- Avilán, Luisana, et al. 2010. Description of envenomation by the “gusano-pollo” caterpillar (Megalopyge opercularis) in Venezuela. Invest Clin 51(1): 127 – 132.
- Bennett, Gary W. 2010. Truman’s Scientific Guide to Pest Management Operations 7th Edition. Purdue University.
- Borror, Donald J., and Richard E. White. 1970. A Field Guide to Insects: America North of Mexico. Houghton Mifflin Company
- Bradley, Fern Marshall, et al. 2010. The Organic Gardener’s Handbook of Natural Pest and Disease Control: A Complete Guide to Maintaining a Healthy Garden and Yard the Earth-Friendly Way (Rodale Organic Gardening Books). Rodale Inc.
- Eagleman, David M. 2007. Envenomation by the asp caterpillar (Megalopyge opercularis). Clinical Toxicology (2007) iFirst, 1–5.
- Epstein, Marc E. 1995. Evolution of locomotion in slug caterpillars (Lepidoptera: Zygaenoidea: Limacodid group). J. Res. Lepidoptera 34:1-13.
- Foot, Nathan Chandler. 1922. Pathology of the Dermatitis caused by Megalopyge opercularis, a Texan caterpillar. JEM 35(5): 1 May 1922.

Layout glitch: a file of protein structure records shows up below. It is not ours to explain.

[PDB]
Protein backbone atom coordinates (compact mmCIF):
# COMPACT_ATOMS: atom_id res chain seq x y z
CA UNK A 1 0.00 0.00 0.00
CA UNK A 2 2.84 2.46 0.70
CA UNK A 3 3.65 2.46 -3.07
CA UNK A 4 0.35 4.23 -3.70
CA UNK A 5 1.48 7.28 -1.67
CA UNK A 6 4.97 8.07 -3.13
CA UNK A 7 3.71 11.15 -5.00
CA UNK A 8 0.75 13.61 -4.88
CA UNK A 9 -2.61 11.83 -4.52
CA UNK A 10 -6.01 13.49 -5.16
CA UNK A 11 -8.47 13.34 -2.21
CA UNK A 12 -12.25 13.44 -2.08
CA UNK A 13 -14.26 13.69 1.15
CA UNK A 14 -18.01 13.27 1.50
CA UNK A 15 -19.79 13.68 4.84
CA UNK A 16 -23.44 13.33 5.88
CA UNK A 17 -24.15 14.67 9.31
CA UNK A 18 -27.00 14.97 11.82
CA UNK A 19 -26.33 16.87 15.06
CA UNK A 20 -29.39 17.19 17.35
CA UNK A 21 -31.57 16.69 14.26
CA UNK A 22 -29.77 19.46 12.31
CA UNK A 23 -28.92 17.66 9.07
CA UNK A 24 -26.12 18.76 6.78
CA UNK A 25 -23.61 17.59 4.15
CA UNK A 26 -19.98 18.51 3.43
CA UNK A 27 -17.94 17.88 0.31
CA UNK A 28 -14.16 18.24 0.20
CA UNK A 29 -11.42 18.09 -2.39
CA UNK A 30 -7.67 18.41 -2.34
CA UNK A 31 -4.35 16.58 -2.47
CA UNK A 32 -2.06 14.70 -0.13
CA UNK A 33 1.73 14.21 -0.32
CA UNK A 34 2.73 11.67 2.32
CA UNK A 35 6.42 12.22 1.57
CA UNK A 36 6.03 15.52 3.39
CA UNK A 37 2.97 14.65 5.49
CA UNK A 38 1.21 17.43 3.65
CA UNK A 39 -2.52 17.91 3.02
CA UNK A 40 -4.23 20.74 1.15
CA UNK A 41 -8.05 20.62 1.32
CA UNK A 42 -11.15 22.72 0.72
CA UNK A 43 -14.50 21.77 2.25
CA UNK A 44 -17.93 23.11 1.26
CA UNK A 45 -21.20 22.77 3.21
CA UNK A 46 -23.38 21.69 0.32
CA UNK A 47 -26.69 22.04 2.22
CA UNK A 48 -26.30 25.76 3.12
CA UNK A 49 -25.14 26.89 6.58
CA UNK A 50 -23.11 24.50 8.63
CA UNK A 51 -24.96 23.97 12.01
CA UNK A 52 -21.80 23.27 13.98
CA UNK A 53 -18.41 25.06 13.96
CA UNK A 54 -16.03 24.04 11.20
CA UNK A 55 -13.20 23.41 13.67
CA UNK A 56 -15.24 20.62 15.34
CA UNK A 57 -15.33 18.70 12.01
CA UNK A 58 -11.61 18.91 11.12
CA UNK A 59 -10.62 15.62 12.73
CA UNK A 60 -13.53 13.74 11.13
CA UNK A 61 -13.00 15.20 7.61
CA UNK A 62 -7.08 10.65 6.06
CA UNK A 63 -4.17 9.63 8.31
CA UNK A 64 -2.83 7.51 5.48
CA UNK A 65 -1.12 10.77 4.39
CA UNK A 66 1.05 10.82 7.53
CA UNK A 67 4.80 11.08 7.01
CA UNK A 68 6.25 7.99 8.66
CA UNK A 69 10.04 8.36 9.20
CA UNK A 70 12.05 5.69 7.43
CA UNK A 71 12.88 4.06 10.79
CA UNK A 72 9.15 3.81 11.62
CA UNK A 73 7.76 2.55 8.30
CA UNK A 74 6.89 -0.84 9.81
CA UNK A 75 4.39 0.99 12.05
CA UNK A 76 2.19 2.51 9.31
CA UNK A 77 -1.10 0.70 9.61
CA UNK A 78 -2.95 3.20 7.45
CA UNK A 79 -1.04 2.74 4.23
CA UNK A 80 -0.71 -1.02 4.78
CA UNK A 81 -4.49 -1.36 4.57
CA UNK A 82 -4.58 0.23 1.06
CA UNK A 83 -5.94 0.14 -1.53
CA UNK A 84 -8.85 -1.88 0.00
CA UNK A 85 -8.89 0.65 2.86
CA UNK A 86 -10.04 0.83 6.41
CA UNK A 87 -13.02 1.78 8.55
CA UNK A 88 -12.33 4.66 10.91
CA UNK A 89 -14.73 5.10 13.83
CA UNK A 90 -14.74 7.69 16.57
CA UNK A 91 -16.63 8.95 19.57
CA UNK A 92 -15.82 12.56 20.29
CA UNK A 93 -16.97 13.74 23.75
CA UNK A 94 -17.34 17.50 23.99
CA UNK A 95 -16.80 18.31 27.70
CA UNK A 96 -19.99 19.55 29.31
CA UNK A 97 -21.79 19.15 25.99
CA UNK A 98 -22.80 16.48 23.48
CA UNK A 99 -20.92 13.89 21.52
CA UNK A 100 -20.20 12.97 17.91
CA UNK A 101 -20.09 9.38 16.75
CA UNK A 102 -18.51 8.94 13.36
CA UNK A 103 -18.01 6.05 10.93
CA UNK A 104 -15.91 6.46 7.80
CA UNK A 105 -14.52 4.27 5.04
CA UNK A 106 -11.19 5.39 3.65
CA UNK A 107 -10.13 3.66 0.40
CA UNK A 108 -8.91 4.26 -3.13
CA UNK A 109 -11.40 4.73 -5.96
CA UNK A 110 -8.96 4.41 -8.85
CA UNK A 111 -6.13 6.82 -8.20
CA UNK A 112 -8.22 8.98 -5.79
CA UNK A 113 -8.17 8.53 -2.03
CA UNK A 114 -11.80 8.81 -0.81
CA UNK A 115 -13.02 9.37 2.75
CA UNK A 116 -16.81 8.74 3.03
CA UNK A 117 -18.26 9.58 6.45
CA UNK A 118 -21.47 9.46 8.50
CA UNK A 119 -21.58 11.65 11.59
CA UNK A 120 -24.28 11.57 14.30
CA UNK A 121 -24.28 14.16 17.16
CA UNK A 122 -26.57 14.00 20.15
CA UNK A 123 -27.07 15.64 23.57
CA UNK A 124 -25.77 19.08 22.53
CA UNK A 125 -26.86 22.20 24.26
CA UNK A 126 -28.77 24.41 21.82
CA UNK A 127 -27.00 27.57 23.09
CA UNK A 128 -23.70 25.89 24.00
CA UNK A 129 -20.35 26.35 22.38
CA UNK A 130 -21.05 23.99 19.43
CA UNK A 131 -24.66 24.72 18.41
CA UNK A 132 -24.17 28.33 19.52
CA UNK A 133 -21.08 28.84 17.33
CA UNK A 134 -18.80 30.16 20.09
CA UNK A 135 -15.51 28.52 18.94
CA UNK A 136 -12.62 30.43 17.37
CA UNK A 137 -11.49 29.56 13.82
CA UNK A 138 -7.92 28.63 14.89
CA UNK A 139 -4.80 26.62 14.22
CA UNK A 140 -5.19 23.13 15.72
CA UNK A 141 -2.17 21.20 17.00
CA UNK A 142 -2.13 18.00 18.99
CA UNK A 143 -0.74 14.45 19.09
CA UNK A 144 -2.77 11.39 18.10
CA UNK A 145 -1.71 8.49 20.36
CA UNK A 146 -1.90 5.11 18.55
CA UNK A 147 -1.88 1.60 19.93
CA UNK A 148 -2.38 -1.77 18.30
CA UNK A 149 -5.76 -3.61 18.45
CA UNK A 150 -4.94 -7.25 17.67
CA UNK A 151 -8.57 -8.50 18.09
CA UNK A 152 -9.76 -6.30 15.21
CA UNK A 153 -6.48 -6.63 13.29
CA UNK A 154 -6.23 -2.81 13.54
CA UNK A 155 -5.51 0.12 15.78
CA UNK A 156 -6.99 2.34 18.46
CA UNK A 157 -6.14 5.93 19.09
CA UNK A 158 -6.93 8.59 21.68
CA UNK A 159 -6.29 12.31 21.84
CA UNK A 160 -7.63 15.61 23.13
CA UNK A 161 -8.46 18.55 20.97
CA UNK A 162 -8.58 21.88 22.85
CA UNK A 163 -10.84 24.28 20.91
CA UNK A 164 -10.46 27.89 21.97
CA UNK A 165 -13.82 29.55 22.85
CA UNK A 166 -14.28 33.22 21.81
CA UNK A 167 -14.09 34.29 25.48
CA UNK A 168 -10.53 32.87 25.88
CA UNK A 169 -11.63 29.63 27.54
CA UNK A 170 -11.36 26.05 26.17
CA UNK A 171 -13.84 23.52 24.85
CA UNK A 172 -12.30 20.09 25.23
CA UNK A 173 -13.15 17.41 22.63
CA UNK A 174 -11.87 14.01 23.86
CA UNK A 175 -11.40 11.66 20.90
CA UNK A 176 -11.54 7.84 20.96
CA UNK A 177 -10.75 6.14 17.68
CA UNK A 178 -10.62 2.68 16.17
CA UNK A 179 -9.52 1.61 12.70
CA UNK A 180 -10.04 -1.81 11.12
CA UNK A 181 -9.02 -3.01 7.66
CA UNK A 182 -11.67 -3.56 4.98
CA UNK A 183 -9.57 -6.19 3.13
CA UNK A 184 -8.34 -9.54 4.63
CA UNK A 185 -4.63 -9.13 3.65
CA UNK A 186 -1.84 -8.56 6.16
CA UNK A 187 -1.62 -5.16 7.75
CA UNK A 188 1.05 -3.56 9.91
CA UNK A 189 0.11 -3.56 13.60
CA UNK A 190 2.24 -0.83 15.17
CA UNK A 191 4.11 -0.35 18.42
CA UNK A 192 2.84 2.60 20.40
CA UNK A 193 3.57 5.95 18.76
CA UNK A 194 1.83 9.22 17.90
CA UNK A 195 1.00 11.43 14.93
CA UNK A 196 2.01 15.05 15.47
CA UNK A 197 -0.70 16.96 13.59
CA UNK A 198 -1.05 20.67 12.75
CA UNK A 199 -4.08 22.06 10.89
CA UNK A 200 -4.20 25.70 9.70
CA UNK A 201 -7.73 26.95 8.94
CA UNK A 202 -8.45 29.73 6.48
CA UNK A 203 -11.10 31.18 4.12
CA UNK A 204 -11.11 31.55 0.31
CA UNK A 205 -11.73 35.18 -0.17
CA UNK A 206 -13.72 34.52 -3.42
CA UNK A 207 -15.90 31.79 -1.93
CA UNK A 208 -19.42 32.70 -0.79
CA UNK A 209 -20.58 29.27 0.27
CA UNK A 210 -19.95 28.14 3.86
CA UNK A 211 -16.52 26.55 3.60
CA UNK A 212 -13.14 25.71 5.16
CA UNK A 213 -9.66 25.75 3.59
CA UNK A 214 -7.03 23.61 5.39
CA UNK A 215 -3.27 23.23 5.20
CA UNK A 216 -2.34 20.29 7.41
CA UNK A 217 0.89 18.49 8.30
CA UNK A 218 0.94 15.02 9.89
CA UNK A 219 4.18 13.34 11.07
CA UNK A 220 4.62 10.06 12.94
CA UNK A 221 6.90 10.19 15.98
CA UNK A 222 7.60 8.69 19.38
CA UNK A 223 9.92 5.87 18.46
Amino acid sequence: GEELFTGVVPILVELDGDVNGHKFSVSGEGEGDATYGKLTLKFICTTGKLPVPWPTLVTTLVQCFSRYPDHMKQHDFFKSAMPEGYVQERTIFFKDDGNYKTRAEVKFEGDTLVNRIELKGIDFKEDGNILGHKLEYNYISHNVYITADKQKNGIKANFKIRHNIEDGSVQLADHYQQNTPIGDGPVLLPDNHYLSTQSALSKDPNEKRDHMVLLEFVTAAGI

- Khalaf, Kamel T. 1974. Nonasceptic Wheat Germ Diet for Megalopyge opercularis (Lepidoptera: Megalopygidae). The Florida Entomologist 57(4):377-381.
- Klotz, John H. et al. 2009. Animal Bites and Stings with Anaphylactic Potential. J. Emerg. Med. 36(2):148-156.
- Lifton, Bernice. 2005. Bug Busters: Poison-Free Pest Controls for Your House and Garden. Square One Publishers.
- Mallis, Arnold, Stoy Hedges (Ed.) et al. 2011. The Mallis Handbook of Pest Control, 10th Edition. The Mallis Handbook Company.
- Neck, Raymond W. 1976. Lepidopteran Foodplant Records from Texas. J. Res. Lepidoptera 15(2):75-82.
- Steen. Christopher J. et al. Arthropods in dermatology. J. Am. Dermatol. 50(6):819-842.
- Stewart, Amy. 2011. Wicked Bugs: The Louse That Conquered Napoleon’s Army & Other Diabolical Insects. Algonquin Books of Chapel Hill.